Many veterans’ caregivers qualify for compensation with a little-known Veterans Affairs program.
When Kathy Parker became the primary caregiver for her husband, an Army veteran with stage-four kidney failure, she felt confused, scared, and alone. She didn’t know exactly how to take care of him and felt she wasn’t getting the help they needed from medical staff.
When Parker took her husband to a Veterans Affairs (VA) urgent care center, the VA doctor transferred him to a hospital, where he stayed for a few days. Meanwhile, Parker received a call from the Caregiver Support Program (CSP). The program member was able to set her up with a number of helpful resources, including self-care courses, peer mentoring, and medical equipment assistance.
“There’s a fantastic group of individuals in CSP that are there for us,” Parker wrote in a letter to fellow veterans’ caregivers. “They will throw you a lifeline and not let go.”
A very helpful part of that lifeline is the Program of Comprehensive Assistance for Family Caregivers (PCAFC), which provides monetary support for veterans’ primary caregivers. The program started in 2011 for post-September 11, 2001 veterans. In 2018, it became available to all veterans and currently has 40,900 participants.
What is the PCAFC?
The PCAFC offers caregivers a slew of helpful resources, including monetary compensation, access to health insurance, mental health counseling, appointment travel benefits, respite care, and legal and financial planning.
Colleen Richardson, PsyD, executive director of the Caregiver Support Program, notes that secondary caregivers can also receive assistance: mental health counseling, appointment travel benefits, and respite care.
Who qualifies for PCAFC?
In order to qualify for PCAFC benefits, you and your veteran need to meet a few different criteria.
First, the person you’re caring for needs to be a veteran already or be in the process of getting a medical discharge. They need to have a serious injury or illness that appeared or was aggravated in the line of duty. The veteran also should require in-home personal care for at least six months, handled by a primary caregiver living with them and no one else. And perhaps most importantly, participating in the program needs to be in the veteran’s best interest.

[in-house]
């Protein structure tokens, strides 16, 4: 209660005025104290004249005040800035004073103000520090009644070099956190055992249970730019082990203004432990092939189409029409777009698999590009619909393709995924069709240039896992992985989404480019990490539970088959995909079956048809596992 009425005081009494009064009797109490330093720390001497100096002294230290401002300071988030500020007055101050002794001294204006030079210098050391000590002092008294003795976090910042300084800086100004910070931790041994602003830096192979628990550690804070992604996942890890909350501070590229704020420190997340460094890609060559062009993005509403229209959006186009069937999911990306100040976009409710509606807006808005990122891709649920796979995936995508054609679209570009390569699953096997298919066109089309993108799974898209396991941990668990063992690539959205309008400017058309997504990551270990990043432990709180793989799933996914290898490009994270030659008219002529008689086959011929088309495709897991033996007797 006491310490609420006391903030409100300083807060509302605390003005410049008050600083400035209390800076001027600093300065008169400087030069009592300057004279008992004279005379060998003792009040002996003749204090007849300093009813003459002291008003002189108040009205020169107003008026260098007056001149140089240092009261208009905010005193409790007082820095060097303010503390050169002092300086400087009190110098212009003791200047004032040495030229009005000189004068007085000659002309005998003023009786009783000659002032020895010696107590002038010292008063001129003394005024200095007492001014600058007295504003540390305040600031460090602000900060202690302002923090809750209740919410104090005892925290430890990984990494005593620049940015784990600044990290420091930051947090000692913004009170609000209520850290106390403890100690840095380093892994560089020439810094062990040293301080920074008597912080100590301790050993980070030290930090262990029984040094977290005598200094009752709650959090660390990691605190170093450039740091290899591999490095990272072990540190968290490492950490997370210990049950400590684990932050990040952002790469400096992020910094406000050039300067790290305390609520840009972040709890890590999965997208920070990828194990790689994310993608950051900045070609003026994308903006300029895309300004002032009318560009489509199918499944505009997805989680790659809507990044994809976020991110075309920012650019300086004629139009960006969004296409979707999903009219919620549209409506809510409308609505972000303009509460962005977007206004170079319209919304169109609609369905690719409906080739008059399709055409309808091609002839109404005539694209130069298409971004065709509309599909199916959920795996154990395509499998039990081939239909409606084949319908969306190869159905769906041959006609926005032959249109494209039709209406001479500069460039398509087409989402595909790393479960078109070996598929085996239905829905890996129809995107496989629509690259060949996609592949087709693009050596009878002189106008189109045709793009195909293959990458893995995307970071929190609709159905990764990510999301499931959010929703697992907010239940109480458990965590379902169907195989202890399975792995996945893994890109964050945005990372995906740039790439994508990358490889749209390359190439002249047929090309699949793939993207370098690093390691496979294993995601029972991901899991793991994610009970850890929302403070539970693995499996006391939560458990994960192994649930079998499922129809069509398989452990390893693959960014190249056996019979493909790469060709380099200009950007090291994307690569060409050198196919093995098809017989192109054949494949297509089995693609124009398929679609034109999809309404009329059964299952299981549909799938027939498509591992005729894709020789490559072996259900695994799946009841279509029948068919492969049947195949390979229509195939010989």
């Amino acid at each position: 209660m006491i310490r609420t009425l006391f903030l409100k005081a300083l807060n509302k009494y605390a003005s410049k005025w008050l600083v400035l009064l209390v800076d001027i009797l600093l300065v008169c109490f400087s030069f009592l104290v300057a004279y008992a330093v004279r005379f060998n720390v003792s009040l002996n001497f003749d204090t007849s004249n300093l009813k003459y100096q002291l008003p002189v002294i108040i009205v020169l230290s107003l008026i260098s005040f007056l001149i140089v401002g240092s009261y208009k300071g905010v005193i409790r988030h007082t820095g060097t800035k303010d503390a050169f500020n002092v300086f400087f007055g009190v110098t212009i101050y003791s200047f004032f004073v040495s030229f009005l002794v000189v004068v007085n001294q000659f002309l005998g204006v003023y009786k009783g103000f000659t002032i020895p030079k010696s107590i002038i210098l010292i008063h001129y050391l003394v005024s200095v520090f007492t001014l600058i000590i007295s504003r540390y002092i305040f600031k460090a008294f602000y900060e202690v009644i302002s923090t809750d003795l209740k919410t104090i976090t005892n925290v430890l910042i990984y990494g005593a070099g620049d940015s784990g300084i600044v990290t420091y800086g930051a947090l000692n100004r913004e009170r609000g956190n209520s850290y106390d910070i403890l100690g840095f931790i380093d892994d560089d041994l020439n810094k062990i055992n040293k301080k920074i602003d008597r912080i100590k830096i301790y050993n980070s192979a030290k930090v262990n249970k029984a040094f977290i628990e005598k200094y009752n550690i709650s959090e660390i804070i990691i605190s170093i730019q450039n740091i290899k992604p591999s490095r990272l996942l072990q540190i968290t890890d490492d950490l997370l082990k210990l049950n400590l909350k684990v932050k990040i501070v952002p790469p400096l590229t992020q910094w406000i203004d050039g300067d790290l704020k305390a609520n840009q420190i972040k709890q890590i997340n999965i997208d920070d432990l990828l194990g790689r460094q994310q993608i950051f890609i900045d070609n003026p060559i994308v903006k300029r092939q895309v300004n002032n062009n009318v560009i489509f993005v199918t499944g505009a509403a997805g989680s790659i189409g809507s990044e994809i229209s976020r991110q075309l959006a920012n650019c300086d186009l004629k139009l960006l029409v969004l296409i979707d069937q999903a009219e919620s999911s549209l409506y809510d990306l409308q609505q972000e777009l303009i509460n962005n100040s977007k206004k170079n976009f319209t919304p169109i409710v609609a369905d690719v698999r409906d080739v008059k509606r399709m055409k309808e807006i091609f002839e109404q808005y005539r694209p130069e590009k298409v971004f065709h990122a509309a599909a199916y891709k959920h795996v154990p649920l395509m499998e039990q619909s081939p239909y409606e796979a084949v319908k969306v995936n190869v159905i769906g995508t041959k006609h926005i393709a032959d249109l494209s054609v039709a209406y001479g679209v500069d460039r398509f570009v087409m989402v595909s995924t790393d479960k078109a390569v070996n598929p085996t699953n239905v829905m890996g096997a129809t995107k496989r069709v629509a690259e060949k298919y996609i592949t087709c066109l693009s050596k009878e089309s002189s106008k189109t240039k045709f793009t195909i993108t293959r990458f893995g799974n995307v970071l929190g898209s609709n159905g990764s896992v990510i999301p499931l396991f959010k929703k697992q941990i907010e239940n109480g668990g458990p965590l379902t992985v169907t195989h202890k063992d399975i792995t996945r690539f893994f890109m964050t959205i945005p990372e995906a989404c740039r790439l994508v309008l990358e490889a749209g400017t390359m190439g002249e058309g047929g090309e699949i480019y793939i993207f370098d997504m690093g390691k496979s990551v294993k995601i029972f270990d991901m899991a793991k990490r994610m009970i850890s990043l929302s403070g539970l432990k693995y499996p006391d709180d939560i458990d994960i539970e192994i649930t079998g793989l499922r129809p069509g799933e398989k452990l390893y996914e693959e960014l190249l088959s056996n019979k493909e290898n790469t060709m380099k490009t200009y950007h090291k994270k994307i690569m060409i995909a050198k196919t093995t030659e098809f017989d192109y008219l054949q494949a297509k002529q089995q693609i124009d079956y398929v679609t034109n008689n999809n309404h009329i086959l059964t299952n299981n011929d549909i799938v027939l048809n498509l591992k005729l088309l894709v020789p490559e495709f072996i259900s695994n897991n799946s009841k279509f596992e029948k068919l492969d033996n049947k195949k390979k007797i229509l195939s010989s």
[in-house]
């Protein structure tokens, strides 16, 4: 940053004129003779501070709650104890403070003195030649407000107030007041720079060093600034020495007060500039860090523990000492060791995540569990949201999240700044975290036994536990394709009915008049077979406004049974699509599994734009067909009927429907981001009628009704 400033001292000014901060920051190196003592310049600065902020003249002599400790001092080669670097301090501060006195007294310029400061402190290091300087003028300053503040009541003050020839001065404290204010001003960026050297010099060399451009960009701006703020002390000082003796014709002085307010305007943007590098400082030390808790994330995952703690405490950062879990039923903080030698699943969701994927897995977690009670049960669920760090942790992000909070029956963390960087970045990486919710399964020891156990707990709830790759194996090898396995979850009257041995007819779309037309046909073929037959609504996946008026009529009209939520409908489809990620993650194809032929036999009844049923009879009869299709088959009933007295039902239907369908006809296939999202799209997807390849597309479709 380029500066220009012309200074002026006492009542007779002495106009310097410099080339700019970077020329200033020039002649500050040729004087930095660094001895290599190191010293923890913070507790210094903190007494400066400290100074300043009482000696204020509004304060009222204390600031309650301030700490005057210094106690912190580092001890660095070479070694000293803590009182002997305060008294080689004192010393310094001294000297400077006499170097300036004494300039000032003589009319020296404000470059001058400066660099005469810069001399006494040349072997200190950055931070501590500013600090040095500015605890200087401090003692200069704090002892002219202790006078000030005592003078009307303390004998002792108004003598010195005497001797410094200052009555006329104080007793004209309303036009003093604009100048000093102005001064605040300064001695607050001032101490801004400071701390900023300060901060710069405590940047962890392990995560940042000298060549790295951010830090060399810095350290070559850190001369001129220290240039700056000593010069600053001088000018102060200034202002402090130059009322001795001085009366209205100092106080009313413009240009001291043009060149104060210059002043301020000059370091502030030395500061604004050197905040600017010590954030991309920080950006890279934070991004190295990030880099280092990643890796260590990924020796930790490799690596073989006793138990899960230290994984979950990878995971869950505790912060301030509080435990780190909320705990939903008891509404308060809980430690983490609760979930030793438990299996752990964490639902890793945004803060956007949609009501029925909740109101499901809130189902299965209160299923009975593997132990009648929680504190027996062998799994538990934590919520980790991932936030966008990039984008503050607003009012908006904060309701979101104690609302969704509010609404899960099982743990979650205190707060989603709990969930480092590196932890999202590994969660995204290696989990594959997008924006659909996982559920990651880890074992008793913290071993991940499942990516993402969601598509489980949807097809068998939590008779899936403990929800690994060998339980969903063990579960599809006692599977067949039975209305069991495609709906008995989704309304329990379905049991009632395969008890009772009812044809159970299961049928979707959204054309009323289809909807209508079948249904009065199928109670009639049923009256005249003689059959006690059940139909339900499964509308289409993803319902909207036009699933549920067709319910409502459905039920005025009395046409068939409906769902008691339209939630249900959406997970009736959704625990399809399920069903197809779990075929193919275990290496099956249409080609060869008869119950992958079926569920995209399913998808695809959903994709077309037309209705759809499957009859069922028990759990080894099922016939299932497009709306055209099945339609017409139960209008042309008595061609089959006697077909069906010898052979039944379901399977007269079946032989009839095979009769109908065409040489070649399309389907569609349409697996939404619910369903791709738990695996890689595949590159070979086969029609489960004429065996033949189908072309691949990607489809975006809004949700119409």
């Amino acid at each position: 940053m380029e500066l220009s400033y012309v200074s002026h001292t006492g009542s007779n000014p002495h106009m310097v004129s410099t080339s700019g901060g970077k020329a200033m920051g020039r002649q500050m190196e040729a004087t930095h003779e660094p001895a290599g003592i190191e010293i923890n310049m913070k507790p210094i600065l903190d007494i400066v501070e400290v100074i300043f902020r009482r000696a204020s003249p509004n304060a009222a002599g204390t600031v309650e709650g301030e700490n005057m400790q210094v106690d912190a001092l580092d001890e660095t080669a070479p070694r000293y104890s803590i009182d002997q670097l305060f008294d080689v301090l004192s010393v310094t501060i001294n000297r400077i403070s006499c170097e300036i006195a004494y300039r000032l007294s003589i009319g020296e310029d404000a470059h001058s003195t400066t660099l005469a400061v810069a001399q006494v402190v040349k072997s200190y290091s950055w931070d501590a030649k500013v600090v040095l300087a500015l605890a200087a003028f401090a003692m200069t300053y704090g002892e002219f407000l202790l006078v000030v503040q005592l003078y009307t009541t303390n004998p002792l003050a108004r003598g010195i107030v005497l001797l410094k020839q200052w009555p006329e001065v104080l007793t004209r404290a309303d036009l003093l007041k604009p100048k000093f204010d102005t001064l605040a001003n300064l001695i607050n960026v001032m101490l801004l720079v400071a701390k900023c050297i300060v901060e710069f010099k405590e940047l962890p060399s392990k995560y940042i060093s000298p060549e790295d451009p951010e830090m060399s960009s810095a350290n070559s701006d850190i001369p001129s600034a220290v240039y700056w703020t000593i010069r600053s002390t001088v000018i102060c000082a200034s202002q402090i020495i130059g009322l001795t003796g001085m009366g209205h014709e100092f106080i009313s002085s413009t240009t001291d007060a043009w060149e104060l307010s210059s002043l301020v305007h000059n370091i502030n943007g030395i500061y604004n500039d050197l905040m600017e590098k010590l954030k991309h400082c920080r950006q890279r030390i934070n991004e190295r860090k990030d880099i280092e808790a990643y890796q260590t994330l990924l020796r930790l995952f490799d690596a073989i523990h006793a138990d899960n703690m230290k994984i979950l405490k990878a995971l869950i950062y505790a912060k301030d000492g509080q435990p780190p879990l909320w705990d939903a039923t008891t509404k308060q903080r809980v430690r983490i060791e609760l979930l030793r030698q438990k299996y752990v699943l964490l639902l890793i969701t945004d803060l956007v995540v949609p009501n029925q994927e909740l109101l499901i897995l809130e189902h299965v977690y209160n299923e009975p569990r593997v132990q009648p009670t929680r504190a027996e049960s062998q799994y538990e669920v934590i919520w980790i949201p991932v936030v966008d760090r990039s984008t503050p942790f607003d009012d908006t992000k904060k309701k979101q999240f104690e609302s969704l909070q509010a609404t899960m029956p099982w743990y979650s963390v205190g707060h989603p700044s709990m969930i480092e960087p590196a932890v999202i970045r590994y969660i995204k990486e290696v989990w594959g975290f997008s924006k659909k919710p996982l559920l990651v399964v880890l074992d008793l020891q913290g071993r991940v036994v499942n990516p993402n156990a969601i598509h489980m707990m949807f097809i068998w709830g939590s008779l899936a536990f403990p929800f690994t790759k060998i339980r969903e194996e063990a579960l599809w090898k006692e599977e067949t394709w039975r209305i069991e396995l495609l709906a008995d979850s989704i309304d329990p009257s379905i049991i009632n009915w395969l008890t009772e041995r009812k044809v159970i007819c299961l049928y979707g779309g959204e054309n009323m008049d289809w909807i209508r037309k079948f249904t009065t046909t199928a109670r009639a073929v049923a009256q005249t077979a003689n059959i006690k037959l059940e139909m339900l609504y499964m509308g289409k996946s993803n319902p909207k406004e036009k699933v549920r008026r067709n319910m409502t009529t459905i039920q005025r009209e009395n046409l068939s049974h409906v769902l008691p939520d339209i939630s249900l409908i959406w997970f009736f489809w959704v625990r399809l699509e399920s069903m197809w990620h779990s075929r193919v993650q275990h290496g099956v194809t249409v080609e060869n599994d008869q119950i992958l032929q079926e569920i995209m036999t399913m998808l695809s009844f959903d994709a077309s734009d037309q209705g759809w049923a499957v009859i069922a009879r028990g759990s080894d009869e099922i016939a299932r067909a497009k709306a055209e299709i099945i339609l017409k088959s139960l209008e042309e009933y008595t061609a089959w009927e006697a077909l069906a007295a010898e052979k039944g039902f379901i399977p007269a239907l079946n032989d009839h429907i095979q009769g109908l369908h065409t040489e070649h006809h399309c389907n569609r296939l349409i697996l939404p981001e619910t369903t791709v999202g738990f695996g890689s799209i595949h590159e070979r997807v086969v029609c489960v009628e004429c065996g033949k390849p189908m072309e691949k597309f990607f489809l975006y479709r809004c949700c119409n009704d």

Once accepted, the caregiver undergoes training regularly, according to Beverly Scott-Reed, of south suburban Olympia Fields, who cares for her husband, Col. Eugune Scott, a 28-year veteran of the Army. “You take caregiving training, and I took other courses and workshops as well,” Scott-Reed says. “You are a professional [caregiver], and have to do everything others have to do.”
What monetary compensation is available?
Eligible caregivers will get a monthly stipend to help pay for costs of care. The VA pays the stipend directly to the caregiver. The amount offered varies based on the caregiver’s location.
How can veterans’ caregivers access the program?
In order to access available compensation, you’ll first need to apply (see below). Then, Richardson says, you’ll have to undergo multiple assessments: a veteran clinical and functional assessments, caregiver assessment, home-care assessment, caregiver training, and a final application review. Typically, applications take less than 90 days to process, and then the program sends the caregiver and veteran an eligibility determination.
While the application process can be daunting, Scott-Reed, who co-chairs the Jesse Brown VA Medical Center Veteran and Family Advisory, says that the VA was helpful about answering questions and assisting with it. “You can get swallowed up, so advocate for yourself and stay on top of it,” she says.
How can a potential participant apply?
Interested caregivers can apply in three different ways. You can use an online application; you can print and fill out an application, and then mail it in with supporting documents; or you can apply in person with your local Caregiver Support Program team. The application is Form 10-10CG.
And remember that you and the veteran you care for earned this compensation. “The program should have been there [a long time ago],” Scott-Reed says. “It is not a handout. [We] work hard and deserve to be compensated for these medical and psychological issues [that] remain from the experience of war.”
She also advises family caregivers to get involved with their local VA, saying, “[Get] involved with the associations and advocacy boards with [your] local VA to make sure the services are suitable for vets [and] also to give a sense of community.”